Wood Injection: Tips and Techniques for Treatment of Wood Destroying Insects.
When wood destroying insects are discovered infesting a structure, a fast and simple treatment approach may be a good solution to stop the damage caused by their feeding or tunneling activity. Ready-to-use (RTU) insecticide products applied within the microhabitats of the wood destroying insect(s), such as in galleries or tunnels, or directly onto the insect while in the infested wood, provide an immediate control response.
Not all RTUs are the same; therefore, it is important to understand the features or characteristics of the product to be used. For instance, Prescription Treatment® brand FastOut CS Foam is the first pressurized foam to contain a microencapsulated insecticide (in this case cyfluthrin). It comes equipped with an applicator tip and dispensing tube permanently attached o the actuator. The foam expands as it is applied, spreading the non-repellant microcapsules deep into the galleries where they are needed to control a wide range of wood destroying pests.
Prescription Treatment brand ProCitra-DL and Cy-Kick® Crack & Crevice® Pressurized Residual are pressurized liquid products that flow into galleries and then penetrate the wood via capillary action to provide great protection. Both products may be injected into wood using the System III® applicator with its brass injection tip. ProCitra-DL features the active ingredient d-limonene, an oil extracted from citrus peels. It’s a great choice where a naturally derived active ingredient is desired. Cy-Kick features the active ingredient cyfluthrin and is an excellent choice when a longer lasting residual is required.
In infested areas where the insect(s) have provided injectable openings into the wood, such as the openings created by carpenter ants, drywood termites or the damaged wood surface(s) resulting from subterranean termite feeding, the applicator tip of either the foam or the System III can be inserted into the opening and the product applied. Although injecting insecticide in these damaged areas is relatively simple, it can be difficult to get a tight seal around the applicator tip if the surface is greatly damaged, thus allowing the product to dribble out onto the surface of the area being treated. Holding a paper towel around the injection site can help stop this from happening. When creating a seal around the applicator tip is not possible, a simple solution may be just to move to another access hole nearby to make the application. Inject the insecticide into several openings to ensure thorough coverage of the infested material.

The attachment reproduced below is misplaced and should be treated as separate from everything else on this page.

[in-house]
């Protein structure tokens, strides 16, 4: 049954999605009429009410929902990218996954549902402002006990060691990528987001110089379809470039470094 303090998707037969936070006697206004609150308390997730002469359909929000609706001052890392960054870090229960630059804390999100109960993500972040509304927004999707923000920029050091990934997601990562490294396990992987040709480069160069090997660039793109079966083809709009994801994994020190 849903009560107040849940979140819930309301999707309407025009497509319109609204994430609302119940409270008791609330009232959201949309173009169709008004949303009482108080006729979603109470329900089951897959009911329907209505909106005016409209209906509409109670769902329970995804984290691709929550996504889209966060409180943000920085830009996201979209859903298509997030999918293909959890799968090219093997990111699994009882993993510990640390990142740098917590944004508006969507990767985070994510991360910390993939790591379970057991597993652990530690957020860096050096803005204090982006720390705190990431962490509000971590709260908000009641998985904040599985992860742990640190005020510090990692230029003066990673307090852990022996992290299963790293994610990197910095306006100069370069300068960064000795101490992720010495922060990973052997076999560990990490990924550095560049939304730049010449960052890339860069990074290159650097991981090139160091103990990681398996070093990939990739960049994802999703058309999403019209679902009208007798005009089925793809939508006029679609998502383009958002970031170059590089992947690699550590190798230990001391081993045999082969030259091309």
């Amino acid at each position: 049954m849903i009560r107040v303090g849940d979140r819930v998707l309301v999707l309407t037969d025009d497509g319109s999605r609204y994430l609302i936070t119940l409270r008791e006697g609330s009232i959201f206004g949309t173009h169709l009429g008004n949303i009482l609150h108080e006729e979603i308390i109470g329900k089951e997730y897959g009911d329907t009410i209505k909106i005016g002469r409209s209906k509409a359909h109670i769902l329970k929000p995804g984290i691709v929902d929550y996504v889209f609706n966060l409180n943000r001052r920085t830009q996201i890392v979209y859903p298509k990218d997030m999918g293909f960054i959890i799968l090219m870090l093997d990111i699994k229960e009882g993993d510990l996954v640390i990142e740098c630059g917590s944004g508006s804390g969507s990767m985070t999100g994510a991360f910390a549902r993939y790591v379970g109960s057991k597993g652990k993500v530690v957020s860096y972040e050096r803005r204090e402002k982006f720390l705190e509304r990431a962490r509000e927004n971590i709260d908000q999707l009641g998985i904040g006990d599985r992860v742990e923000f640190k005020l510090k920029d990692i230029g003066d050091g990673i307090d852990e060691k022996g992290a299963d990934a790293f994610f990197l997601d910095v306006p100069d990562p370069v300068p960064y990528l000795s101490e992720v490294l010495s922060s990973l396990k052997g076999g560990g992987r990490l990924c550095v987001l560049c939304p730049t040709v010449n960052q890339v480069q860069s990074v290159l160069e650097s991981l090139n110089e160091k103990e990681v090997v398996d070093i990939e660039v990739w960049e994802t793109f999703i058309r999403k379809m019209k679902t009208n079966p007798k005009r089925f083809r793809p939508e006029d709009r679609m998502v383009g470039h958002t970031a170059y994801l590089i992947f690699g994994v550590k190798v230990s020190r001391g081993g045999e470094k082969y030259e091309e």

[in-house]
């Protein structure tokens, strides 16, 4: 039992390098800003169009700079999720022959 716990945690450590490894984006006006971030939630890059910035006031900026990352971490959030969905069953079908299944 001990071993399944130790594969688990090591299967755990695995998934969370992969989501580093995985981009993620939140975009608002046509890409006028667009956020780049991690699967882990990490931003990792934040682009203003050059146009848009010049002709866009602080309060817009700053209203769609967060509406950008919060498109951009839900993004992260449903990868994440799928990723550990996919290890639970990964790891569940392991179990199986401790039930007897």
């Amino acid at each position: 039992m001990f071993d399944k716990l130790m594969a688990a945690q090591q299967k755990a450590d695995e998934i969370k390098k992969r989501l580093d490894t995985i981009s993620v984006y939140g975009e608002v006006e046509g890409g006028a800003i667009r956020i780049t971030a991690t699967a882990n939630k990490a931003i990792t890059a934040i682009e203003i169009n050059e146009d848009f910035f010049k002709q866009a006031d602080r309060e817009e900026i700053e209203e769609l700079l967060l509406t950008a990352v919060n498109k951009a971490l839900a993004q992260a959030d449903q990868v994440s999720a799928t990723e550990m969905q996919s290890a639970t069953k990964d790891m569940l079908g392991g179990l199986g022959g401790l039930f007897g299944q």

One advantage to using a foam product in these situations is that the foam will generally flow better than a liquid spray in infested materials and require fewer injection sites to get the same coverage. When using FastOut CS, remember to shake the can well prior to use and then wait at least 8 seconds after the application before removing the applicator tip from the access hole. If the infested wood material does not have adequate openings through which an insecticide product can be applied, one or more holes will have to be created. Drill holes into the wood that are approximately 1/8 inch in diameter, and deep enough to reach the tun-nels and/or galleries. Be careful not to drill too deeply, piercing the back-side of the wood. As a rule of thumb, always leave at least
Above: Injecting insecticide products into wood using the System III applicator is achieved by using a brass tip designed for wood injection inserted over the valve stem located at the discharge end of the gun body. 1/2 inch undrilled. It is a common practice to drill a series of holes about 5 to 10 inches apart along the grain and in a zig-zag formation across the grain to be sure coverage is complete.
When performing wood injection treatments, the applicator should consider wearing hand and eye protection. Before any application begins, read and follow label directions and safety precautions.